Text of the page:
11-20-2012 (Dayton, OH) -
High infant mortality and associated racial disparities are one of Ohio’s biggest public health challenges. Ohio has a higher rate of dying babies than most other states, all surrounding states, and most developed countries. More than 1,000 Ohio babies died in 2010 – including 50 babies in Montgomery County alone.
On Wednesday, November 28, eighteen members of the Dayton Children’s staff will be joining partners from around the state at the Infant Mortality Summit in Columbus Turn Up the Volume about Ohio Infant Mortality. This is the first step of many that Dayton Children’s plans to raise awareness of this health issue and identify ways to significantly reduce infant mortality in Montgomery County and throughout the state.
“Preterm birth is the leading cause of infant mortality,” says Stephen Hunter, MD, neonatologist at Dayton Children’s. “We see hundreds of babies each year born prior to 37 weeks of gestation – or preterm. Many of these babies are at risk for adverse health outcomes such as cerebral palsy, developmental delay, and vision/hearing impairment. At Dayton Children’s, we want to see all babies live until their first birthday – and well beyond.”
Over the next several months, Dayton Children’s will be joining with partners around the state to learn more about infant mortality and identify key tactics to address this important issue in our community.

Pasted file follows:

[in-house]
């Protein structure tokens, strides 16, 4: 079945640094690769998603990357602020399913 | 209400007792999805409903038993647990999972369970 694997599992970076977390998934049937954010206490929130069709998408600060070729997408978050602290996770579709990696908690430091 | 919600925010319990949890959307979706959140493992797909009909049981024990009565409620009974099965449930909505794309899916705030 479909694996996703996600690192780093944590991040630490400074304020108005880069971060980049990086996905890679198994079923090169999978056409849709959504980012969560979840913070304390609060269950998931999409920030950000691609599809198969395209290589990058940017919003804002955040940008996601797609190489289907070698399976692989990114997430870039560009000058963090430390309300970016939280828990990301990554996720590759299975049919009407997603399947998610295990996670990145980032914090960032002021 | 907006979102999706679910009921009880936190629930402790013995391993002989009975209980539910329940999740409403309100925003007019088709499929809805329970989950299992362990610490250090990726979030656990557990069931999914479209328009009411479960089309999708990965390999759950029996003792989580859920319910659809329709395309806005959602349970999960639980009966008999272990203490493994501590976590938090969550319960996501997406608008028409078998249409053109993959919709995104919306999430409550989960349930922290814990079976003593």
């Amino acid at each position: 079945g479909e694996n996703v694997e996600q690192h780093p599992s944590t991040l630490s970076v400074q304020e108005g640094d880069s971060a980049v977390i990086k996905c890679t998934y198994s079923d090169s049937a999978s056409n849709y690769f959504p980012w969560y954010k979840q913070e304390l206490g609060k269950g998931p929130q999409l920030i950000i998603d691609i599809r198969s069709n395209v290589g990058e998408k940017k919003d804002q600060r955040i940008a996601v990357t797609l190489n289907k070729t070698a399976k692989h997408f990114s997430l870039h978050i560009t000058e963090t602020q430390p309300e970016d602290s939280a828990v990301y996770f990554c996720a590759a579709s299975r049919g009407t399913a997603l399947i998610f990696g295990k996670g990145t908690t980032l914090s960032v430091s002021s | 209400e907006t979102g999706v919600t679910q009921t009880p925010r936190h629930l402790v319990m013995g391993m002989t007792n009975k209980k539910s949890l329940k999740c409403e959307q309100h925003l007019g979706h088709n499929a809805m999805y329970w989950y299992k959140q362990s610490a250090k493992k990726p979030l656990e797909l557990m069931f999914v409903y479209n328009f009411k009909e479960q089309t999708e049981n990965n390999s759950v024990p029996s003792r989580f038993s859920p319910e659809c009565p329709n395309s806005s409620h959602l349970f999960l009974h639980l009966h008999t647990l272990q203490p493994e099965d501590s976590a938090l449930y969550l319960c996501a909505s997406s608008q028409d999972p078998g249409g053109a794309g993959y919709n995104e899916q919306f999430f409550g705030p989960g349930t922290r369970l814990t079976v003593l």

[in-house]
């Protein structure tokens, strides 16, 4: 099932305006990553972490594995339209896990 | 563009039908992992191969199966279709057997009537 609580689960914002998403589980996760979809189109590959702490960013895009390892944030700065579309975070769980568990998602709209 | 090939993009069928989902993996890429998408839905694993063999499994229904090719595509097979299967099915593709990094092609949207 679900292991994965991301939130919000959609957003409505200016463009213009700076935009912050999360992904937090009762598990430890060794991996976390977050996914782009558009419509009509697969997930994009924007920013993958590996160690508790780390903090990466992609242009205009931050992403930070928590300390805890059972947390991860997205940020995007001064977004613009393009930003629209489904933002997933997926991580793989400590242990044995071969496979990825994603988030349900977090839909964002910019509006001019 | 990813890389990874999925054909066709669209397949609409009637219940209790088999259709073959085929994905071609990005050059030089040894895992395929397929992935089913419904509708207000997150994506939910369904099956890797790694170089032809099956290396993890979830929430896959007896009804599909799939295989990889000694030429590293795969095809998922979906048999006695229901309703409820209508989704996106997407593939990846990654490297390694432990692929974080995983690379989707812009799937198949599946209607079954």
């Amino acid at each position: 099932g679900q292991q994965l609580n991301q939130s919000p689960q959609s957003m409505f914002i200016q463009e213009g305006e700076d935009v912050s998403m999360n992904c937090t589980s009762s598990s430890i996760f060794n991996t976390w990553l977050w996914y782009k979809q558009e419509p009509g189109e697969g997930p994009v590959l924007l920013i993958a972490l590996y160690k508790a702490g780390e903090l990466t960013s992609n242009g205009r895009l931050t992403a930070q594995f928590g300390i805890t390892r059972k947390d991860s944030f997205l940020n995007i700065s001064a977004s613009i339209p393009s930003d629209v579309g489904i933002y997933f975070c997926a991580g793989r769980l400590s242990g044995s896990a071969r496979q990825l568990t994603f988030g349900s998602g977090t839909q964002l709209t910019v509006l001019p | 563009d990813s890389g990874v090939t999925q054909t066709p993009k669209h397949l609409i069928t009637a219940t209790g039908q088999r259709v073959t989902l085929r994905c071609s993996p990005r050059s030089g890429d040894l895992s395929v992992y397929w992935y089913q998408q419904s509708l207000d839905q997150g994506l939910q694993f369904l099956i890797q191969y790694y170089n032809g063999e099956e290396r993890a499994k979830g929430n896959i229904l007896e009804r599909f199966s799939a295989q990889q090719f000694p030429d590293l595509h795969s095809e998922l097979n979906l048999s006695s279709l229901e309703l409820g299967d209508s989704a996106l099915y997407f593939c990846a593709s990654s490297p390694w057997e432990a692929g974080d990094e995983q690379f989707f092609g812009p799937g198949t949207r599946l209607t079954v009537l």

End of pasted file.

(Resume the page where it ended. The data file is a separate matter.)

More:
According to the Ohio Department of Health, of infants born in Ohio, 12.7 percent were preterm compared to 11.7 percent in the US (2011). In 2010, Ohio had the 15th highest rate of preterm births and fell short of the Healthy People 2020 objective of 11.4 percent. In 2011, 8.6 percent of all Ohio births were low birth weight, above the US rate of 8.1 and leaving room for improvement to reach the Healthy People 2020 objective of 7.8 percent.
“Infant mortality is everyone’s challenge – not just a problem for public health and medicine,” says Dr. Hunter. “Only by cooperating at the community level can we successfully meet the challenge. We have seen other states and communities who have dramatically reduced infant deaths by working together and doing things differently – we know we can make a difference for these babies.”
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